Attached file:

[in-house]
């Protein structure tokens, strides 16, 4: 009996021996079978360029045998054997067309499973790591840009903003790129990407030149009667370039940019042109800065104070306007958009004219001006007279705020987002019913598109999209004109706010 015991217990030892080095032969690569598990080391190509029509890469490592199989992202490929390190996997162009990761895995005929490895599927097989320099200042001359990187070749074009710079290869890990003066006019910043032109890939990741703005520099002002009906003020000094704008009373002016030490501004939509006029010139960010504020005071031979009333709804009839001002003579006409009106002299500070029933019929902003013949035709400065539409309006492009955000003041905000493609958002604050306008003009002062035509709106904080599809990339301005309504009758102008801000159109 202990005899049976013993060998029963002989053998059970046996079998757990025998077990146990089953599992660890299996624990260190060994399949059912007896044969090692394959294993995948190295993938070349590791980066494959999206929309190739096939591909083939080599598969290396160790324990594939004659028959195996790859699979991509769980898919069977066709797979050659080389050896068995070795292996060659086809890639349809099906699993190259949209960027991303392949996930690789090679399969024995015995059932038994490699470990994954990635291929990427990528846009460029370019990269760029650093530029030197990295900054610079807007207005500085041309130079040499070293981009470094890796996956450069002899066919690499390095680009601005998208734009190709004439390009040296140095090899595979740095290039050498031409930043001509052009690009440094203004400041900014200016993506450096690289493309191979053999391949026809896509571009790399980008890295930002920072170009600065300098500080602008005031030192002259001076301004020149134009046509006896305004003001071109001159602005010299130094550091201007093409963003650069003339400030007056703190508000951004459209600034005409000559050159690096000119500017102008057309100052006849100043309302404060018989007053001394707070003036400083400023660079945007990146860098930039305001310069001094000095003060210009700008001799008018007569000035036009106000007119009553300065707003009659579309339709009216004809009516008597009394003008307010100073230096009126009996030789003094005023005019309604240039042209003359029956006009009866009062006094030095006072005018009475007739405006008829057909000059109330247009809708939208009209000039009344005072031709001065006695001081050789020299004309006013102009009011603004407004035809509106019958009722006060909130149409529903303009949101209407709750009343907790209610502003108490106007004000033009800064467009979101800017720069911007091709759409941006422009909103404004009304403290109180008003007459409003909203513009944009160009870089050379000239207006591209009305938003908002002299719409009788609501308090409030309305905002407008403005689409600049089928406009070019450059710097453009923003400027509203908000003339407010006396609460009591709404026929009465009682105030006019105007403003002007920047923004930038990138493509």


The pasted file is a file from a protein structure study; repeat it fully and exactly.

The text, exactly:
[in-house]
């Protein structure tokens, strides 16, 4: 009996021996079978360029045998054997067309499973790591840009903003790129990407030149009667370039940019042109800065104070306007958009004219001006007279705020987002019913598109999209004109706010 015991217990030892080095032969690569598990080391190509029509890469490592199989992202490929390190996997162009990761895995005929490895599927097989320099200042001359990187070749074009710079290869890990003066006019910043032109890939990741703005520099002002009906003020000094704008009373002016030490501004939509006029010139960010504020005071031979009333709804009839001002003579006409009106002299500070029933019929902003013949035709400065539409309006492009955000003041905000493609958002604050306008003009002062035509709106904080599809990339301005309504009758102008801000159109 202990005899049976013993060998029963002989053998059970046996079998757990025998077990146990089953599992660890299996624990260190060994399949059912007896044969090692394959294993995948190295993938070349590791980066494959999206929309190739096939591909083939080599598969290396160790324990594939004659028959195996790859699979991509769980898919069977066709797979050659080389050896068995070795292996060659086809890639349809099906699993190259949209960027991303392949996930690789090679399969024995015995059932038994490699470990994954990635291929990427990528846009460029370019990269760029650093530029030197990295900054610079807007207005500085041309130079040499070293981009470094890796996956450069002899066919690499390095680009601005998208734009190709004439390009040296140095090899595979740095290039050498031409930043001509052009690009440094203004400041900014200016993506450096690289493309191979053999391949026809896509571009790399980008890295930002920072170009600065300098500080602008005031030192002259001076301004020149134009046509006896305004003001071109001159602005010299130094550091201007093409963003650069003339400030007056703190508000951004459209600034005409000559050159690096000119500017102008057309100052006849100043309302404060018989007053001394707070003036400083400023660079945007990146860098930039305001310069001094000095003060210009700008001799008018007569000035036009106000007119009553300065707003009659579309339709009216004809009516008597009394003008307010100073230096009126009996030789003094005023005019309604240039042209003359029956006009009866009062006094030095006072005018009475007739405006008829057909000059109330247009809708939208009209000039009344005072031709001065006695001081050789020299004309006013102009009011603004407004035809509106019958009722006060909130149409529903303009949101209407709750009343907790209610502003108490106007004000033009800064467009979101800017720069911007091709759409941006422009909103404004009304403290109180008003007459409003909203513009944009160009870089050379000239207006591209009305938003908002002299719409009788609501308090409030309305905002407008403005689409600049089928406009070019450059710097453009923003400027509203908000003339407010006396609460009591709404026929009465009682105030006019105007403003002007920047923004930038990138493509």